To get involved
Steamboat Springs City Clerk Julie Jordan said the city is inviting citizens to apply for vacancies on the following groups:
- Board of Adjustment
- Ice Rink Advisory Committee
- Parks and Recreation Commission
- Historic Preservation Advisory Commission
- Public Arts Board
- Local Marketing District
- Planning Commission
- Steamboat Springs Water Commission
- Recreational Needs Exploratory Committee
Applications and position information are available at City Hall, 137 10th St., or on the city's Web site at: www.steamboatspri...>
For more information, contact Jordan at 879-8231 or via e-mail at: firstname.lastname@example.org
Applications must be submitted by 5 p.m. Friday.
Steamboat Springs Revising the city's inclusionary zoning ordinance, which regulates how affordable housing is built in Steamboat Springs, is the top priority for the Steamboat Springs City Council.
"The IZ ordinance is the number-one item, and that's what we're doing next," City Council President Susan Dellinger said Tuesday night, during a meeting in which the council reviewed and attempted to prioritize 50 city issues that are either on the table or will be in coming months.
While the City Council next convenes March 6, that meeting will be dominated by a discussion with the Routt County Board of Commissioners about several regional topics. The City Council's next solo work session is March 13, and Dellinger said that session will focus on the inclusionary zoning ordinance, related housing mechanisms and possibly a draft of a new city housing policy that would be the result of several council meetings with housing consultants during the past several months.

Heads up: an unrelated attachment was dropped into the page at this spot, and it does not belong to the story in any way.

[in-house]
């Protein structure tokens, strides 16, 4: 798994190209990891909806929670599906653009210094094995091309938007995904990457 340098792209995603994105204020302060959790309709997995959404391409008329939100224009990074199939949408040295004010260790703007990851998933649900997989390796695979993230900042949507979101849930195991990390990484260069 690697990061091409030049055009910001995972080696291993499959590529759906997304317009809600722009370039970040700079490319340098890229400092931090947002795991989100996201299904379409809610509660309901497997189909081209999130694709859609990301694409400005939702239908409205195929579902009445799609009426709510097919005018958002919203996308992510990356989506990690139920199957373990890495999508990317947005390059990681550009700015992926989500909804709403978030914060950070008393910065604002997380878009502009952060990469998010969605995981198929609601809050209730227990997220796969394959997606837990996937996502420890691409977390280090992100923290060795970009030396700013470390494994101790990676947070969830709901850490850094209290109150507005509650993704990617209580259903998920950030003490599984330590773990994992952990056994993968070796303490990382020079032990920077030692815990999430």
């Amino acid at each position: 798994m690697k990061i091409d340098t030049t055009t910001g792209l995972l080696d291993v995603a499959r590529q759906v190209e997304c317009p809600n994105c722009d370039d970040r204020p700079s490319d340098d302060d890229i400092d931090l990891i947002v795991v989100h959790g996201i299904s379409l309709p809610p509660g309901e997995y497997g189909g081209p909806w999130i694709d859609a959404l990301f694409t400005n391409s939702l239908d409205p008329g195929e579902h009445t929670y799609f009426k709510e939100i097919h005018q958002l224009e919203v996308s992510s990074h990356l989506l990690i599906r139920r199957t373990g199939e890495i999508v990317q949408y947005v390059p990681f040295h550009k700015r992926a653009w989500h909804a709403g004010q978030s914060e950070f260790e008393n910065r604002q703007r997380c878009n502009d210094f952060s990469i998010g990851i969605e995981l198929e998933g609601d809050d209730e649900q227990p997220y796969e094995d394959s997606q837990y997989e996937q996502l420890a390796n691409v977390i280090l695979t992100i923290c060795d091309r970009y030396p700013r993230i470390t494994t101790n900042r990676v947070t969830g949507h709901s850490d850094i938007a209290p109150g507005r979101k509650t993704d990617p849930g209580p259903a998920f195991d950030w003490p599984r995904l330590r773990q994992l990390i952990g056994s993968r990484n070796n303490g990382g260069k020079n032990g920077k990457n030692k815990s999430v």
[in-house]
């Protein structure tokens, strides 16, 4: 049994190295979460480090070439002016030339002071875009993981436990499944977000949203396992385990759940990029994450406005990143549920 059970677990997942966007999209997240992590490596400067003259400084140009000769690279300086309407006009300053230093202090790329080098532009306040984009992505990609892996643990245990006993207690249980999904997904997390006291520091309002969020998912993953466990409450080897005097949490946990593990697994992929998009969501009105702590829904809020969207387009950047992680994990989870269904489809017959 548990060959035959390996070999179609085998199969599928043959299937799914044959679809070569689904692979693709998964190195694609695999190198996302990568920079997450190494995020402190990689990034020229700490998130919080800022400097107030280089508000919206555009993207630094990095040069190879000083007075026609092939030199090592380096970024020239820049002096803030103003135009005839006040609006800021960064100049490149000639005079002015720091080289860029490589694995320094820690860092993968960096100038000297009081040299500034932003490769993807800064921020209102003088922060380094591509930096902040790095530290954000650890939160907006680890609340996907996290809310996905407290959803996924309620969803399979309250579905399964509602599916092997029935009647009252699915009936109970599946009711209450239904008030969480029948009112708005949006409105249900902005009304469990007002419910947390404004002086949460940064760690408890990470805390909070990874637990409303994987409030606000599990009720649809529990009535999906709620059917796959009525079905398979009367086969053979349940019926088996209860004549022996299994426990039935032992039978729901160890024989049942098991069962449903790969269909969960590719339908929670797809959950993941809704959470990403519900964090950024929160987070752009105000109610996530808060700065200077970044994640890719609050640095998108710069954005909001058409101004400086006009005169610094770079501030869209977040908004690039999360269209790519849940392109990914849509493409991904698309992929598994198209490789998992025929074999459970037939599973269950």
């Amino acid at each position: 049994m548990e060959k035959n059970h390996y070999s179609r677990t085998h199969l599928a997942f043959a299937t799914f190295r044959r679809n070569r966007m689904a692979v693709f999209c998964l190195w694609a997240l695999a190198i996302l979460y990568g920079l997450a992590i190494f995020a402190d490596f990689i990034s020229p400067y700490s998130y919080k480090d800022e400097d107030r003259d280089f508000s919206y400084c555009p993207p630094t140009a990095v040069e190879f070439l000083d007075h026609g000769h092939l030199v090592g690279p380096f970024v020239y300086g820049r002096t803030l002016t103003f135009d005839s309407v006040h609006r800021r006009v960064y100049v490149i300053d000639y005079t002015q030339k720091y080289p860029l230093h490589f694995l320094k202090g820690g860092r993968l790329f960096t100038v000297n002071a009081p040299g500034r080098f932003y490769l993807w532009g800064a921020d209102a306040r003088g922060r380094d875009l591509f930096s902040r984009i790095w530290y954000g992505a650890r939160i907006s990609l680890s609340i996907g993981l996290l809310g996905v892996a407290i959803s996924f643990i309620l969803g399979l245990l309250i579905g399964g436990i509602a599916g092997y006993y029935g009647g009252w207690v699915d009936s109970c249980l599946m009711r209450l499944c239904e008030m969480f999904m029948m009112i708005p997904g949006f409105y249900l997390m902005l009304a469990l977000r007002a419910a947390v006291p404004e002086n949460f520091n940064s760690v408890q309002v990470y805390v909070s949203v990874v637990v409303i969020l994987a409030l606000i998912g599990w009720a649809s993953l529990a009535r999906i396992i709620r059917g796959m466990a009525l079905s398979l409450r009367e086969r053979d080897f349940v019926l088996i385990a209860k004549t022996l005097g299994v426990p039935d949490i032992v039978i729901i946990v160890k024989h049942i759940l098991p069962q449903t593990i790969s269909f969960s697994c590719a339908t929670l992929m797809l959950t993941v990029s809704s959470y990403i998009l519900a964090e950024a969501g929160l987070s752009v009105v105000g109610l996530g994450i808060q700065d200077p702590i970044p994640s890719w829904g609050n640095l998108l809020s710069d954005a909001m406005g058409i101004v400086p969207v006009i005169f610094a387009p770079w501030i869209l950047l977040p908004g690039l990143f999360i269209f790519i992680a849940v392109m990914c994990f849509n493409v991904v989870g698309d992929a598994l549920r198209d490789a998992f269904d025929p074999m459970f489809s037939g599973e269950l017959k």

The March 13 meeting also will address issues related to redevelopment at the base of Steamboat Ski Area and a presentation by Deputy City Manager Wendy DuBord about potential impacts from a local construction boom set to occur this summer.
City Manager Alan Lanning said a total of about 11 million square feet of construction is currently planned in Steamboat.
The council also planned a March 27 work session to review the city's vacation home rental ordinance, which allows property owners to rent residences to short-term vacationers. City attorney Tony Lettunich announced Tuesday that the city has been sued by the Ridge Road Association, a citizen group that is continuing to contest multiple rulings by city officials in favor of a vacation home rental on Ridge Road.
Also Tuesday, the council scheduled a discussion about transportation issues and a meeting with the Yampa Valley Housing Authority for April 10 and a work session about economic development for April 24. A discussion of recreation facility needs and services could occur at either of those meetings, depending on time constraints.
Finally, the council scheduled issues involving growth and infrastructure development west of Steamboat Springs, including construction plans for the New Victory Highway, for May 8.
Councilman Loui Antonucci questioned whether the council's heavier meeting schedule, adopted last fall, is actually "working against moving forward" by "trying to do too much in a short period of time."
Councilman Ken Brenner disputed the notion, saying a heavy workload is part of the job for council members and city staff, but Lanning acknowledged that such a "burn-out" scenario could be the case.
"Our life is a constant preparation for the next council meeting," Lanning said of his office and city planning staff.
- To reach Mike Lawrence, call 871-4203
or e-mail email@example.com